Even though it’s a big highway there’s nice scenery along the Muscat-Sur road.
In As-Siwayh we stopped at the mosque to get some water (it was always easy to find drinking water at the mosques in Oman), and the friendly Bangladeshi imams let us use the shower at the mosque as well. We ended up sleeping behind a wall (to get out of the wind) at the municipal beach park in the same town. What a surprise to wake up in the morning and find that each of us had a small care package outside our tents: an apple, orange, banana, and bottles of milk and water from a kind, anonymous Omani!
Sur is a port city, the most populous place between between Muscat on the north coast and Salalah in very south of the country. It’s many travelers favorite city in Oman, and we were hoping maybe to hangout for a day or two there. There was a nice boardwalk along the coast, but the downtown twisty alleys which could be quite nice were run-down and dirty. There was nothing to keep us there for the night.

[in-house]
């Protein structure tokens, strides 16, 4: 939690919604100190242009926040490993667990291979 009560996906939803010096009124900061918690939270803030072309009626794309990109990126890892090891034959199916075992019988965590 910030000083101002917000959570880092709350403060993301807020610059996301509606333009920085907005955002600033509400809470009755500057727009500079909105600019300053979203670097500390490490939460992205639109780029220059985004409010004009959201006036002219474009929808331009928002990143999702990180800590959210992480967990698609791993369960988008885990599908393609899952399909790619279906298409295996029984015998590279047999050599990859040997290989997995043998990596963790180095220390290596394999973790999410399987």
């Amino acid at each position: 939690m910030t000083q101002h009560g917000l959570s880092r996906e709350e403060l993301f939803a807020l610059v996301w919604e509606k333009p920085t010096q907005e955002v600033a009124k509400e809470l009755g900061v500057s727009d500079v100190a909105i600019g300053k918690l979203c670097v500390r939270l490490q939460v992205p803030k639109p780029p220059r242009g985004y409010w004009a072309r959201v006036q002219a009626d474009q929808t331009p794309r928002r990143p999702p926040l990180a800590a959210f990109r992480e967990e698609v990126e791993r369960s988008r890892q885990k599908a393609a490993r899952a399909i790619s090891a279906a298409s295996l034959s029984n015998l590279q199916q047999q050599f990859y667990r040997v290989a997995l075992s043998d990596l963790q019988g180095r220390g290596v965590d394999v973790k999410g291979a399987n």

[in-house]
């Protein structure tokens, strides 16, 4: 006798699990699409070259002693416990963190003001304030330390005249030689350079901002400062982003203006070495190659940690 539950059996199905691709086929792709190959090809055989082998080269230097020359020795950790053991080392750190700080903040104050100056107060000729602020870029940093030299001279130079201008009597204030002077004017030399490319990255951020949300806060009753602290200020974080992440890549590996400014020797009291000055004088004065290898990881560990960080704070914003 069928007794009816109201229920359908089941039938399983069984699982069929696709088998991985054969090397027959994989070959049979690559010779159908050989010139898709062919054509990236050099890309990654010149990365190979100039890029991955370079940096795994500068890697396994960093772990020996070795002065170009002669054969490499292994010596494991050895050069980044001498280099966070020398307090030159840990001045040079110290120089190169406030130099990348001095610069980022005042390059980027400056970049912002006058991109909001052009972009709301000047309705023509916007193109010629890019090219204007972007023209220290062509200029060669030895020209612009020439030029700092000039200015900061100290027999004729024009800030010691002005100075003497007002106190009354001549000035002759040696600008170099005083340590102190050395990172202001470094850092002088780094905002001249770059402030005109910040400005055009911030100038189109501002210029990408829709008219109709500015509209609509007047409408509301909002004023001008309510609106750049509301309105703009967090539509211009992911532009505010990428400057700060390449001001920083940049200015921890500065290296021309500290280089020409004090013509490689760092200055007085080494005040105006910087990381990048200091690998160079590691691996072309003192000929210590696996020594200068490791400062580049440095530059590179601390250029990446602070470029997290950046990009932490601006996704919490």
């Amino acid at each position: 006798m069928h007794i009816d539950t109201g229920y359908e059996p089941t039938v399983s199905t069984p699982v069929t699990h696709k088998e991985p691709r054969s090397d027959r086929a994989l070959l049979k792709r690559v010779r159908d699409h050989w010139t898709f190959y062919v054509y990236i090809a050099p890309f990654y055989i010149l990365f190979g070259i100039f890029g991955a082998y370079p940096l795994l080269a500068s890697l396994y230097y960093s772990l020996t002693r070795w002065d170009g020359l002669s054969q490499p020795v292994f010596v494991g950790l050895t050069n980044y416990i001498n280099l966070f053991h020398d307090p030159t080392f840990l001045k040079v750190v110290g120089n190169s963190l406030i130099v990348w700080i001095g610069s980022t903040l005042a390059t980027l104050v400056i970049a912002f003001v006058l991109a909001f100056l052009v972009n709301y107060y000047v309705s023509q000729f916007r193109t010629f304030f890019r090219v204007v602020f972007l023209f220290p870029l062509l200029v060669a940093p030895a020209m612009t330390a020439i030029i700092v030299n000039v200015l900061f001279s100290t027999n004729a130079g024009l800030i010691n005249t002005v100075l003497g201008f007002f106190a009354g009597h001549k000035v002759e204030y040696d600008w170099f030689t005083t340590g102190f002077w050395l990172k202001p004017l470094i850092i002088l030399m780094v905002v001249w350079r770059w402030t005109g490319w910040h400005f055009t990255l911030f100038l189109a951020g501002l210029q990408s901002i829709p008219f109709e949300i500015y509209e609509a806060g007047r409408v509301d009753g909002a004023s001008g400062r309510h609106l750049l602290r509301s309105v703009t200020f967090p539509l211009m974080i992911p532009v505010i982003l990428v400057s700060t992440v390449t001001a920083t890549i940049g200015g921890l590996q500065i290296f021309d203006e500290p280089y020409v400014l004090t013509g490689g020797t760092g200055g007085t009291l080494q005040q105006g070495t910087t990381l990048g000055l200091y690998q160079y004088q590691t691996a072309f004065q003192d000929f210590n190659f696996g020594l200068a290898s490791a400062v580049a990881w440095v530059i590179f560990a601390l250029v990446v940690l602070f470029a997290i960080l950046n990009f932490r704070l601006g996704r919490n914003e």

Traditional wooden dhows are still made in Sur, now by a largely Indian labor force. Apparently Qatar ordered seven of these boats (prepaid at 300,000 OMR (US$780,000) each) to be delivered in time for their hosting (or not?!) of the 2022 World Cup. The highlight of our short stay in Sur was being able to walk right onto the deck of one of these boats and watch the craftsmen at work.